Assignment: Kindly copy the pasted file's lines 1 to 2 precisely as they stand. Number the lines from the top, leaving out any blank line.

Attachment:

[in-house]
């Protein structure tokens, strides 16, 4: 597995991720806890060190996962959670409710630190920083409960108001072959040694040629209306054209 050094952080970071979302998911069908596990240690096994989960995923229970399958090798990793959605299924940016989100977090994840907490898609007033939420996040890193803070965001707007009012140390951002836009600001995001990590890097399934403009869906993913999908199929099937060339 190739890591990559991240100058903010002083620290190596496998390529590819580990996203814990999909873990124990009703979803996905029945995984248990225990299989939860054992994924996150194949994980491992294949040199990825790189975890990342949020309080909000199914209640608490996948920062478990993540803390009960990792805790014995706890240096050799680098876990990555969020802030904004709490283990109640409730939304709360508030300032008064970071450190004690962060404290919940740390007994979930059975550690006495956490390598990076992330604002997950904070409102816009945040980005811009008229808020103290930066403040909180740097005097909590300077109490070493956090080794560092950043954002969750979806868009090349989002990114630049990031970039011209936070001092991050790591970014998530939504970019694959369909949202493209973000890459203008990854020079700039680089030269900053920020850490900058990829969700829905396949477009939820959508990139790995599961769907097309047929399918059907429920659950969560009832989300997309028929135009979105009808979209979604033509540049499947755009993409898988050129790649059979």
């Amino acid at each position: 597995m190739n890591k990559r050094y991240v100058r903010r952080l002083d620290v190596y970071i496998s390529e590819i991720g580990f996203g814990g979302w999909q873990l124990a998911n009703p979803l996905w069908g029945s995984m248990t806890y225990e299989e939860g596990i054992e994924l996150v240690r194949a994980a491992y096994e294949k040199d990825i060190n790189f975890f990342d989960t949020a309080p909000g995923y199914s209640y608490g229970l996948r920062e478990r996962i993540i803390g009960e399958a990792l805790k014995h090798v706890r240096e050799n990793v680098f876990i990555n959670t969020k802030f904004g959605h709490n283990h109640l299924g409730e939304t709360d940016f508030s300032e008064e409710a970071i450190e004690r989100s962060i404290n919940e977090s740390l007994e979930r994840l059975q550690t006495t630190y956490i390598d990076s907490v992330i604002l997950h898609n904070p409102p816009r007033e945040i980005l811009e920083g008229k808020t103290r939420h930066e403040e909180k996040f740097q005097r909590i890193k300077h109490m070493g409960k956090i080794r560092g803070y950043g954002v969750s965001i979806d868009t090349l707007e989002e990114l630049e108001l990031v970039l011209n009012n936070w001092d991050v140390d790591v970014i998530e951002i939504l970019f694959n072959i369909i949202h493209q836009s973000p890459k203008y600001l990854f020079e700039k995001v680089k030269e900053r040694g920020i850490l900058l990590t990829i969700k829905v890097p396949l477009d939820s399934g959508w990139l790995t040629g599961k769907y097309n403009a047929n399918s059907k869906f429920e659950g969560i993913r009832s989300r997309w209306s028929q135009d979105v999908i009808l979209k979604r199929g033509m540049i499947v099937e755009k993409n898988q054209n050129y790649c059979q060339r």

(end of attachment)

[in-house]
């Protein structure tokens, strides 16, 4: 597995991720806890060190996962959670409710630190920083409960108001072959040694040629209306054209 050094952080970071979302998911069908596990240690096994989960995923229970399958090798990793959605299924940016989100977090994840907490898609007033939420996040890193803070965001707007009012140390951002836009600001995001990590890097399934403009869906993913999908199929099937060339 190739890591990559991240100058903010002083620290190596496998390529590819580990996203814990999909873990124990009703979803996905029945995984248990225990299989939860054992994924996150194949994980491992294949040199990825790189975890990342949020309080909000199914209640608490996948920062478990993540803390009960990792805790014995706890240096050799680098876990990555969020802030904004709490283990109640409730939304709360508030300032008064970071450190004690962060404290919940740390007994979930059975550690006495956490390598990076992330604002997950904070409102816009945040980005811009008229808020103290930066403040909180740097005097909590300077109490070493956090080794560092950043954002969750979806868009090349989002990114630049990031970039011209936070001092991050790591970014998530939504970019694959369909949202493209973000890459203008990854020079700039680089030269900053920020850490900058990829969700829905396949477009939820959508990139790995599961769907097309047929399918059907429920659950969560009832989300997309028929135009979105009808979209979604033509540049499947755009993409898988050129790649059979």